Uncle Bert’s Dirt is branding by Amy Sil Mil for a hypothetical startup launderette in East London founded by an ex-convict turned entrepreneur.
“After researching the culture of East London,” says Amy, “I was intrigued by cockney slang and the grittiness of its past. Since the owner was an ex-convict and he was starting up a launderette, the idea of starting over with what you have, and thus using the ‘threads’ that you have, gave way to the concept ‘every thread has a story’.
“I liked the idea that you could go to Uncle Bert’s to start over, clean up your dirty laundry and no one would ever know the story of how they got dirty. I used a cockney word as much as possible throughout the brand.”
For our New York graduate, Nicole Ripka, she set herself the task to brand The Mumbai Center, a new convention, entertainment and exhibition venue in Mumbai, India. The logo system was designed to represent the many facets and vibrancy of the city of Mumbai.
For his identity project, Ernie Holiday decided to rebrand Fremantle, a major port city in Western Australia is located at the mouth of the Swan River. Using an appealing palette of pink and blue hues, Ernie highlights the beach and tropical culture along with references to the city’s heritage.
Talya Baker decided to rebrand Berlin’s own spy museum, Spione Museum, to establish the attraction as a market leader in the “capital of cool”. Just like the museum’s collections, the branding aims to transport viewers through time.
Alice Q. Lin decided to focus on International Women’s Day and showcase unknown names and faces. She wanted to create an attention-grabbing campaign for the annual event. “Many organisations celebrate a handful of the most recognised and known women of history,” says Alice.
“In contrast, this campaign event celebrates and showcases the major achievements of lesser-known women who have made a mark on history, inviting event attendees to learn more about each woman or add new stories.”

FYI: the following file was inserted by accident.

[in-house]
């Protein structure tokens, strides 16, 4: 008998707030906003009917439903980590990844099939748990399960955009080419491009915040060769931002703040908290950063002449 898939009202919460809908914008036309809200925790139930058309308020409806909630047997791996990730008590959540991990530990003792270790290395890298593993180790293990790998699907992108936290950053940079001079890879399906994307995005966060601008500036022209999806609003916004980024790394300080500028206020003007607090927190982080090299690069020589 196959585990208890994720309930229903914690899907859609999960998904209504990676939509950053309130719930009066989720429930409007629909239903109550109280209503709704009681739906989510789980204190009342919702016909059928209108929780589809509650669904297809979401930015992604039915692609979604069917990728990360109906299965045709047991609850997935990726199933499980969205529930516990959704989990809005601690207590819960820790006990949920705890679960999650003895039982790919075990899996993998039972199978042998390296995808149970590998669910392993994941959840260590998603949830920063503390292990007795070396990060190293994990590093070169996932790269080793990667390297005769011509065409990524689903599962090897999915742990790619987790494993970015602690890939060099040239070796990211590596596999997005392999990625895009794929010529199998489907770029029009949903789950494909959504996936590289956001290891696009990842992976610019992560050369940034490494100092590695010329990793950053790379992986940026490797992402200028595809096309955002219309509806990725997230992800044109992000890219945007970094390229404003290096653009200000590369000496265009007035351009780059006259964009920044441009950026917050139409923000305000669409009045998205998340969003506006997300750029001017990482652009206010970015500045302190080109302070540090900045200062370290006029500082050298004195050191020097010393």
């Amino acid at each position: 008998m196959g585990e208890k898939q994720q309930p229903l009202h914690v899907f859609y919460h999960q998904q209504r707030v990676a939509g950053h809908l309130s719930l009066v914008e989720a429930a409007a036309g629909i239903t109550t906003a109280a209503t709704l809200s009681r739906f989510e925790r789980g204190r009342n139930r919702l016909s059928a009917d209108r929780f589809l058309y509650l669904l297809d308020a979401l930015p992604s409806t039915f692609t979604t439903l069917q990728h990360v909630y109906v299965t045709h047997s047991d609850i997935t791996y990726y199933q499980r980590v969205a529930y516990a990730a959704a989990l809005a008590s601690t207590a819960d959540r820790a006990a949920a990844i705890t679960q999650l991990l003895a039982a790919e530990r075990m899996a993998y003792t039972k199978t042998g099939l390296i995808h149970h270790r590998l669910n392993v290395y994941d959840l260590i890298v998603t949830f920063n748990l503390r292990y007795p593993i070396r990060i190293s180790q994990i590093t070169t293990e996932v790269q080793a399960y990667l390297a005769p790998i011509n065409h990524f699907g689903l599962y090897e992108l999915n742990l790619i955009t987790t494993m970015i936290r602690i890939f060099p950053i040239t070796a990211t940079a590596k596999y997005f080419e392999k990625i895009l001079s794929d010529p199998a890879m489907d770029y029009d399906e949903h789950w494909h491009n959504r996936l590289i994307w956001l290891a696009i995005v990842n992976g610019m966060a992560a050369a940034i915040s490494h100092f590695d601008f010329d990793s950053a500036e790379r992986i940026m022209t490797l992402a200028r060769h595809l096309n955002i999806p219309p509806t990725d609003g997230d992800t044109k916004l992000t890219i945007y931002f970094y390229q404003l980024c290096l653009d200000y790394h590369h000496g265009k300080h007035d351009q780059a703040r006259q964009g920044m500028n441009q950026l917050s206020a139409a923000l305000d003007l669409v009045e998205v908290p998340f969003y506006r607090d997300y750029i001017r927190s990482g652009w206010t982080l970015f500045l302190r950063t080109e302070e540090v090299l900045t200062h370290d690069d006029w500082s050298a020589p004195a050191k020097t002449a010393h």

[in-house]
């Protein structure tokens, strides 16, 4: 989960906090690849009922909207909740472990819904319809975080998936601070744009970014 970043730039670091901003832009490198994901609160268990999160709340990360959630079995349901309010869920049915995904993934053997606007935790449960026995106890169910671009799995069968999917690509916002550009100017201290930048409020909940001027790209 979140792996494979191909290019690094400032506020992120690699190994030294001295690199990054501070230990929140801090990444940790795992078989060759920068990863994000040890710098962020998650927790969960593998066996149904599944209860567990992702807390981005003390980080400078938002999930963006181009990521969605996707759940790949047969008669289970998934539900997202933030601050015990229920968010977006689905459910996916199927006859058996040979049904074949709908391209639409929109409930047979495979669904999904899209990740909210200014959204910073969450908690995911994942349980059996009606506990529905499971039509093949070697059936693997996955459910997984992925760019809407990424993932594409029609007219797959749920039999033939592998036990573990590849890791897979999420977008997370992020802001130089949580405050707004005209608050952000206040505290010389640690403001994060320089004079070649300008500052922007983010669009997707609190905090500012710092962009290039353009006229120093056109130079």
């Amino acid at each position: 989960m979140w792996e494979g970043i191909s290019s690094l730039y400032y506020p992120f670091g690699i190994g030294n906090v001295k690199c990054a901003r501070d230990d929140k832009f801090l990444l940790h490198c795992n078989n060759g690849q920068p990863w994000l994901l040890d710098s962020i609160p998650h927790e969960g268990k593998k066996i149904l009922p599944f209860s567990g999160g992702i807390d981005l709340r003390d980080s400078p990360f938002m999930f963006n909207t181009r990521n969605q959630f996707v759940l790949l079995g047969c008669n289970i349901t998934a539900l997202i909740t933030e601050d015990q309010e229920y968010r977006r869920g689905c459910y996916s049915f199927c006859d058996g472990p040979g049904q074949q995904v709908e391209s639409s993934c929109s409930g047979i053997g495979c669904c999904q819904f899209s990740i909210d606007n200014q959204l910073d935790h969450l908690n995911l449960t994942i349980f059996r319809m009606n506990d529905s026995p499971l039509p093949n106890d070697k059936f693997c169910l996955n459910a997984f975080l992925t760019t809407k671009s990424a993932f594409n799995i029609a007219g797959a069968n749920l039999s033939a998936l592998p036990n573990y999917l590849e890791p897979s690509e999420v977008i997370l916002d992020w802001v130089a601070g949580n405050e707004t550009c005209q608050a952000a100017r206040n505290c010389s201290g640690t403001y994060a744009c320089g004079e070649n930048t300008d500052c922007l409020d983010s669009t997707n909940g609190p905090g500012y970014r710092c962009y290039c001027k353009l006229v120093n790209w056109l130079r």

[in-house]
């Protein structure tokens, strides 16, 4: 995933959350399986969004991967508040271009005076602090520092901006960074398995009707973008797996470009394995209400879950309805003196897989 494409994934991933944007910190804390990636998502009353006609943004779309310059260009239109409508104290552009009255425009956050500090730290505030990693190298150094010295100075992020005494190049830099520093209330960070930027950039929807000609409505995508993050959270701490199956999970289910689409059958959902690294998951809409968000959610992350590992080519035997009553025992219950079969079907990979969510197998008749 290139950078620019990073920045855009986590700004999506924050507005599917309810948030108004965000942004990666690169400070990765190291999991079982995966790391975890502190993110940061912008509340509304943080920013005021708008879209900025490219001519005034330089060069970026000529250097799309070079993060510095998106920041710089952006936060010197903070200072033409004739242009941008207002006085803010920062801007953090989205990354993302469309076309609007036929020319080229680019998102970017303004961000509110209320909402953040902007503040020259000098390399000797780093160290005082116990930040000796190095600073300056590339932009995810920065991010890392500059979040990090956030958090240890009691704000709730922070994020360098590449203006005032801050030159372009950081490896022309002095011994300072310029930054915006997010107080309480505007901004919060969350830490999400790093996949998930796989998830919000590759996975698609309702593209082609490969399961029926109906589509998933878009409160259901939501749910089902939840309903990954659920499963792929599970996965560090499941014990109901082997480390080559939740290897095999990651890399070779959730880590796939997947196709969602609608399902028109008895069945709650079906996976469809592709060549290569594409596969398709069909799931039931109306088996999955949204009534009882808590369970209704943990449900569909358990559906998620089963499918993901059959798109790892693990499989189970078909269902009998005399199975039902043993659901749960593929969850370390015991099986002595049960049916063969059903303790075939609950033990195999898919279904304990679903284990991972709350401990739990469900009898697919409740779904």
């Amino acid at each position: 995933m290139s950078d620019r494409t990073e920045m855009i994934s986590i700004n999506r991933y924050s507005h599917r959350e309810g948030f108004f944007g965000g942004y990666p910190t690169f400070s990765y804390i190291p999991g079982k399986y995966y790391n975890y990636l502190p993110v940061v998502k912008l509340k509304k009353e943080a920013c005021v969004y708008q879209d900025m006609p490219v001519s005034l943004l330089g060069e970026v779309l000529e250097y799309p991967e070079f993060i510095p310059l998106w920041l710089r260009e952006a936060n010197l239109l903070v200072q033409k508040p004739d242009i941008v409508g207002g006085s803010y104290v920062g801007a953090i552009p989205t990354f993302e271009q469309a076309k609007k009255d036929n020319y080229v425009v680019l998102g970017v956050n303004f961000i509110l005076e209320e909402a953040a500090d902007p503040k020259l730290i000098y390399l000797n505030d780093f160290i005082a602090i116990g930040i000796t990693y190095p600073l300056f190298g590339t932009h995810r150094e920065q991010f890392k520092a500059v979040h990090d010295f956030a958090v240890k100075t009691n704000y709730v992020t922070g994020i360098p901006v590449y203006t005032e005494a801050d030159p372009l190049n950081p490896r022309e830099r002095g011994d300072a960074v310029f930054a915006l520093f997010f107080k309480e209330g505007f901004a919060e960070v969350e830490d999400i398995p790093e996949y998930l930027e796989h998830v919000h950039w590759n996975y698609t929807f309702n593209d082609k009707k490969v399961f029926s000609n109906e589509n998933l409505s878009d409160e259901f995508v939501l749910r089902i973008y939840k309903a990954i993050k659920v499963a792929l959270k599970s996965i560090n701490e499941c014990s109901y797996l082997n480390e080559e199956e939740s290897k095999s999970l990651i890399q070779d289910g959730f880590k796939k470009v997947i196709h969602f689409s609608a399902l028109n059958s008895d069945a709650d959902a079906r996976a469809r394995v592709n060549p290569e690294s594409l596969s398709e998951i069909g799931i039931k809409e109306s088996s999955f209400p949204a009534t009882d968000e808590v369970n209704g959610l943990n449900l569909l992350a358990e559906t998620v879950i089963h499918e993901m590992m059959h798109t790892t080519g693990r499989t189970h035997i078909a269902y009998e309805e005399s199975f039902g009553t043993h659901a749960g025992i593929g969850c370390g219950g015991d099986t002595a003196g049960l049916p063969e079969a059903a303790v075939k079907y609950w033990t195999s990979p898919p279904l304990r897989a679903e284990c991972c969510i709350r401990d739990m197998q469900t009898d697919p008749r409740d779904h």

She developed a visual language to showcase unknown faces and encouraged wide appeal by using different platforms: a mobile app, an event in central London, and a virtual reality experience. What’s more, her project won a merit finalist award in The Young Ones.
Emma Clay, our Shillington graduate in Melbourne, came up with an identity for a new florist delivery company based in the Australian city. “My concept was to appeal to the corporate and hospitality industry rather than the public,” says Emma.
Using keywords such as dependable, intriguing and succinct, her project oozes floral sophistication and we love the green and navy colour palette.
Our Brisbane graduate, Lily Fielding, decided to get serious with her branding project, taking on the challenge of creating an identity for a news network. With a monochrome palette dashed with flashes of orange, it encourages instant credibility and respect. We also love the play on the logo, where Lily creates an icon for the “High-Frequency Network”.
Our London graduate Nina Hamer designed an identity for Eccles in Manchester, focusing on what makes it unique and appealing. Her solution? She applied an accessible and soft illustration style, designed to appeal to creative individuals and children. The logo was inspired by the town’s beginning as producers of cotton.
Want to create work like this? Study design at Shillington for 3 months full-time or 9 months part-time in New York, London, Manchester, Sydney, Melbourne or Brisbane –> www.shillingtoneducation.com